Senior Lecturer, School of East Asian Studies, University of Sheffield
A prime example of this is Fuji Junko, who starred in yakuza films that charmed the critics of the era (Takasawa 1969, 70). Indeed, critical coverage of male lead and female lead yakuza films in the cinema press was roughly equal in the late 1960s (Kosuge 1968, 63), and positive critical comparisons between Fuji’s swordsmanship and that of the legendary Zatōichi character indicate that many female-led yakuza narratives were placed on par with male-led films. Furthermore, Isolde Standish argues that Fuji’s performances “opened up the genre to a female viewing position by specifically addressing issues of patriarchal loyalty as they applied to women” (2005, 309). On her debut, Tōei studios made much of the fact that Fuji’s father, Shundō Kōji, the principle producer of chivalrous (ninkyō) yakuza genre films, had strongly opposed her desire to become an actress. The shadow of her father stretched over Fuji’s star persona from the beginning; her first roles were dutiful daughter characters in yakuza and period films, including Thirteen Assassins (Jūsannin no shikaku; Kudo Eiichi, 1963) and Three Yakuza (Matatabi sannin yakuza; Sawashima Tadashi, 1965). However, the six-part Red Peony Gambler (Hibotan bakuto; Katō Tai, 1968–72) series propelled Fuji to the status of a household name.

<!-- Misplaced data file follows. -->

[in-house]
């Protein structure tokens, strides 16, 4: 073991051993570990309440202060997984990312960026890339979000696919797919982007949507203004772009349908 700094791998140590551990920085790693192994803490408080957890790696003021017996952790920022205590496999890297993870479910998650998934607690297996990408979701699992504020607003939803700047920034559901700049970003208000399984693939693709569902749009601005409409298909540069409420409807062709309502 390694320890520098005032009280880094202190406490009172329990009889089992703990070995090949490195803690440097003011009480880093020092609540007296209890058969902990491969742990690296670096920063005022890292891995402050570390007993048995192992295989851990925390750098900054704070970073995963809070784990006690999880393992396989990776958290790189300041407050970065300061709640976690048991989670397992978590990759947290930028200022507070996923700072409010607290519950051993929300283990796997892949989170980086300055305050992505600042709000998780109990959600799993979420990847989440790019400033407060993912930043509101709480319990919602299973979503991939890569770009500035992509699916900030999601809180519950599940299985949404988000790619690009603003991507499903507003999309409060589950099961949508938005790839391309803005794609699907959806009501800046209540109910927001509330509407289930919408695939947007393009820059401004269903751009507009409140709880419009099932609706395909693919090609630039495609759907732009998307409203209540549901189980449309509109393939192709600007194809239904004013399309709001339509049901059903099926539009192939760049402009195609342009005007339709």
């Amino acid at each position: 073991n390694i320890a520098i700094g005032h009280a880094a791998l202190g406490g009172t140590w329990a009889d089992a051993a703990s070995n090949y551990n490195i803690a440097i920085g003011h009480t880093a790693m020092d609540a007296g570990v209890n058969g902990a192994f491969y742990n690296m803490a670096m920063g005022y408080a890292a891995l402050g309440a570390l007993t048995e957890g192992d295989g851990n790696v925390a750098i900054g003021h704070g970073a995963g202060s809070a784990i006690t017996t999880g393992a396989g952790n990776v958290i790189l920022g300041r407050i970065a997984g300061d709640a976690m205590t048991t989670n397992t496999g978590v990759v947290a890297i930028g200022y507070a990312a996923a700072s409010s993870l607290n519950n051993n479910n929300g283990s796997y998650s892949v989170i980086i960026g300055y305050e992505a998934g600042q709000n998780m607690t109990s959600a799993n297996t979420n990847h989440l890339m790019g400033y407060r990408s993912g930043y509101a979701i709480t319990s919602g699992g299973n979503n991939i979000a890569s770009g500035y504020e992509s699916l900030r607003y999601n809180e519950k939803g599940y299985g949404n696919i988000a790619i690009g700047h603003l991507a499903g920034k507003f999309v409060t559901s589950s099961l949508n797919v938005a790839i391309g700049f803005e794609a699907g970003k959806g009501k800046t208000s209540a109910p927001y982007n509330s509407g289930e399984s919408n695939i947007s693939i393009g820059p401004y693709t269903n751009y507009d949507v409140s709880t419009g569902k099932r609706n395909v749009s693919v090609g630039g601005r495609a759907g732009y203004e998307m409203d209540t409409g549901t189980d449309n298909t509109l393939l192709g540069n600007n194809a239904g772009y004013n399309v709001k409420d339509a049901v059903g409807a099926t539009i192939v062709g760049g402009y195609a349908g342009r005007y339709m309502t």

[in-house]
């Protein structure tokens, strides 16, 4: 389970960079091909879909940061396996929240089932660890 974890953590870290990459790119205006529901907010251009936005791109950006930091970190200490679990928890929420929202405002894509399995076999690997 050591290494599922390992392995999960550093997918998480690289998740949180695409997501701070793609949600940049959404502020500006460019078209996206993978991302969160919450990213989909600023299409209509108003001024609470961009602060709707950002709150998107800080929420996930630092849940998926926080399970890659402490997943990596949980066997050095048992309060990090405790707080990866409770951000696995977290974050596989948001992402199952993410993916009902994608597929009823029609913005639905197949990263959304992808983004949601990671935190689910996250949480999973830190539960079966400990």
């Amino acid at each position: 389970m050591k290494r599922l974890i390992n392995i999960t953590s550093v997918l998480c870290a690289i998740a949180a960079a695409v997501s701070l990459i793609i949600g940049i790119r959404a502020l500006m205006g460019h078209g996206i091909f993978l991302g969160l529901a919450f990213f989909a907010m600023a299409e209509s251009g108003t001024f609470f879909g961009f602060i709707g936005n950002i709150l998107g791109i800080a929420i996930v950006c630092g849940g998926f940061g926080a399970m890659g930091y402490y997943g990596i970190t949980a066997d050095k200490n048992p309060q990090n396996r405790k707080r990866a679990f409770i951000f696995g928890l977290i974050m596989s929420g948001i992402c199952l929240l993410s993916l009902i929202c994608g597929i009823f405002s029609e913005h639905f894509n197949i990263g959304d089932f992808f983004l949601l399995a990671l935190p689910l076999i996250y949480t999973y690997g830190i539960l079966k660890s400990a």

Father figures were heavily present here, too, along with gendered themes. Fuji’s heroine Oryū, dubbed the “Red Peony” due to her tattoo, symbolically renounces her femininity in order to become a yakuza and avenge her murdered father. The origin story of Fuji’s star persona mirrored the narrative of the Red Peony Gambler series, in which Oryū becomes a yakuza out of necessity and against the wishes of her dead father. The centrality of the father figure to Oryū’s narrative, and to Fuji’s star persona, casts both as filial daughter characters. The Red Peony Gambler series, already at a “fever pitch of popularity” due to press coverage, even before its release in September 1968, emphasized Fuji’s filial characteristics; critics noted that her star persona, predicated on “beautiful daughter roles” in films such as Thirteen Assassins and Three Yakuza, was consistent with the role of Oryū (Kosuge 1968, 63). Even as she played Oryū in six films, Fuji continued to intersperse the series with strong daughter roles avenging dead fathers in other films, for example in Bright Red Flower of Courage (Nihon jokyōden: makkana dokyōbana; Furuhata Yasuo, 1970). (These were female entries into the chivalrous commoners of Japan series.)